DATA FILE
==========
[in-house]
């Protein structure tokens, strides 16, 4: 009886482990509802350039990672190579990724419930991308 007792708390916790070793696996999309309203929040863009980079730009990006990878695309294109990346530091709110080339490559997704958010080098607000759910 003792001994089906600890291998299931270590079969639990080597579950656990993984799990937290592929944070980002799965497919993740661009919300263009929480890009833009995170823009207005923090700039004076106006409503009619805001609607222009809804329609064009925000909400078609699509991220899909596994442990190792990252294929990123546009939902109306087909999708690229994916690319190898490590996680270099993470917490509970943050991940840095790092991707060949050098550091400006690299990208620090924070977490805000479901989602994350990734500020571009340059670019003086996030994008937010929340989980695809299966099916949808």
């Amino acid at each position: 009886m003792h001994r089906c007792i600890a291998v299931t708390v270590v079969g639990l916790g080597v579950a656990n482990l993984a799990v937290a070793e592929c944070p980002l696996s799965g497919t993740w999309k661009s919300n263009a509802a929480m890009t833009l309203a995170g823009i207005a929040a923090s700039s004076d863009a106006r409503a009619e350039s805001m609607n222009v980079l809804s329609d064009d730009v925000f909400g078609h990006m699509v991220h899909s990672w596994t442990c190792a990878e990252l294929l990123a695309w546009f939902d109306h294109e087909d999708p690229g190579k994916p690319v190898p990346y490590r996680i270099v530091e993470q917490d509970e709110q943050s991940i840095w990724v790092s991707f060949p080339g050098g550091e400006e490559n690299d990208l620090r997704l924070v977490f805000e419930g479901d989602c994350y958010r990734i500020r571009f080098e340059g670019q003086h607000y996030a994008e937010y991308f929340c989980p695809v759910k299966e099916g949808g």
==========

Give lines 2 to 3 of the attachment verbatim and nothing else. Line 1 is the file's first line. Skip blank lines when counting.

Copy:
């Protein structure tokens, strides 16, 4: 009886482990509802350039990672190579990724419930991308 007792708390916790070793696996999309309203929040863009980079730009990006990878695309294109990346530091709110080339490559997704958010080098607000759910 003792001994089906600890291998299931270590079969639990080597579950656990993984799990937290592929944070980002799965497919993740661009919300263009929480890009833009995170823009207005923090700039004076106006409503009619805001609607222009809804329609064009925000909400078609699509991220899909596994442990190792990252294929990123546009939902109306087909999708690229994916690319190898490590996680270099993470917490509970943050991940840095790092991707060949050098550091400006690299990208620090924070977490805000479901989602994350990734500020571009340059670019003086996030994008937010929340989980695809299966099916949808």
């Amino acid at each position: 009886m003792h001994r089906c007792i600890a291998v299931t708390v270590v079969g639990l916790g080597v579950a656990n482990l993984a799990v937290a070793e592929c944070p980002l696996s799965g497919t993740w999309k661009s919300n263009a509802a929480m890009t833009l309203a995170g823009i207005a929040a923090s700039s004076d863009a106006r409503a009619e350039s805001m609607n222009v980079l809804s329609d064009d730009v925000f909400g078609h990006m699509v991220h899909s990672w596994t442990c190792a990878e990252l294929l990123a695309w546009f939902d109306h294109e087909d999708p690229g190579k994916p690319v190898p990346y490590r996680i270099v530091e993470q917490d509970e709110q943050s991940i840095w990724v790092s991707f060949p080339g050098g550091e400006e490559n690299d990208l620090r997704l924070v977490f805000e419930g479901d989602c994350y958010r990734i500020r571009f080098e340059g670019q003086h607000y996030a994008e937010y991308f929340c989980p695809v759910k299966e099916g949808g």